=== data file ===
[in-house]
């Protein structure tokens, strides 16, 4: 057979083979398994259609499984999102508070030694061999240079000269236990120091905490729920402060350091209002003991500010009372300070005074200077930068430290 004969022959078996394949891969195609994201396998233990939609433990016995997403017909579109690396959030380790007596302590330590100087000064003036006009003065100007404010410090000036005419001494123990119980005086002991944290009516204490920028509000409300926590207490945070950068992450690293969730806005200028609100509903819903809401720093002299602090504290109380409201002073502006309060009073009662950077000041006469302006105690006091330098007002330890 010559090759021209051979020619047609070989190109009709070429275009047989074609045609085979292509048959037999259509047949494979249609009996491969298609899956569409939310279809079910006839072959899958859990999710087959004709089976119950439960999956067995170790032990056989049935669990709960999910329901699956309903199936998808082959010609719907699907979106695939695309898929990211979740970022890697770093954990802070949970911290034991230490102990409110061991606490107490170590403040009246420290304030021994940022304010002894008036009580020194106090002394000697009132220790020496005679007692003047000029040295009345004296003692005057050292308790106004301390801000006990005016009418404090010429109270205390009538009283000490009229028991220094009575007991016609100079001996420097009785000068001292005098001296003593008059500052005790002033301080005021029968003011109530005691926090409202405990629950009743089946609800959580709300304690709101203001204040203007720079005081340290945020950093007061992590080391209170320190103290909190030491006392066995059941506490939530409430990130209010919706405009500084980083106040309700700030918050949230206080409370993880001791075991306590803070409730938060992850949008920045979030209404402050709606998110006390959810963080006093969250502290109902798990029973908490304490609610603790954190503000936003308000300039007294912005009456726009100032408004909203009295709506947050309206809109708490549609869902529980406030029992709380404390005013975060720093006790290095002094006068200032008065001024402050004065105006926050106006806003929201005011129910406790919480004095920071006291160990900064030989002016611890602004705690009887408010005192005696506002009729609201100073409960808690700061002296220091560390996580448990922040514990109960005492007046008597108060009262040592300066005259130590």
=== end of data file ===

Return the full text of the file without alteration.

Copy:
[in-house]
């Protein structure tokens, strides 16, 4: 057979083979398994259609499984999102508070030694061999240079000269236990120091905490729920402060350091209002003991500010009372300070005074200077930068430290 004969022959078996394949891969195609994201396998233990939609433990016995997403017909579109690396959030380790007596302590330590100087000064003036006009003065100007404010410090000036005419001494123990119980005086002991944290009516204490920028509000409300926590207490945070950068992450690293969730806005200028609100509903819903809401720093002299602090504290109380409201002073502006309060009073009662950077000041006469302006105690006091330098007002330890 010559090759021209051979020619047609070989190109009709070429275009047989074609045609085979292509048959037999259509047949494979249609009996491969298609899956569409939310279809079910006839072959899958859990999710087959004709089976119950439960999956067995170790032990056989049935669990709960999910329901699956309903199936998808082959010609719907699907979106695939695309898929990211979740970022890697770093954990802070949970911290034991230490102990409110061991606490107490170590403040009246420290304030021994940022304010002894008036009580020194106090002394000697009132220790020496005679007692003047000029040295009345004296003692005057050292308790106004301390801000006990005016009418404090010429109270205390009538009283000490009229028991220094009575007991016609100079001996420097009785000068001292005098001296003593008059500052005790002033301080005021029968003011109530005691926090409202405990629950009743089946609800959580709300304690709101203001204040203007720079005081340290945020950093007061992590080391209170320190103290909190030491006392066995059941506490939530409430990130209010919706405009500084980083106040309700700030918050949230206080409370993880001791075991306590803070409730938060992850949008920045979030209404402050709606998110006390959810963080006093969250502290109902798990029973908490304490609610603790954190503000936003308000300039007294912005009456726009100032408004909203009295709506947050309206809109708490549609869902529980406030029992709380404390005013975060720093006790290095002094006068200032008065001024402050004065105006926050106006806003929201005011129910406790919480004095920071006291160990900064030989002016611890602004705690009887408010005192005696506002009729609201100073409960808690700061002296220091560390996580448990922040514990109960005492007046008597108060009262040592300066005259130590």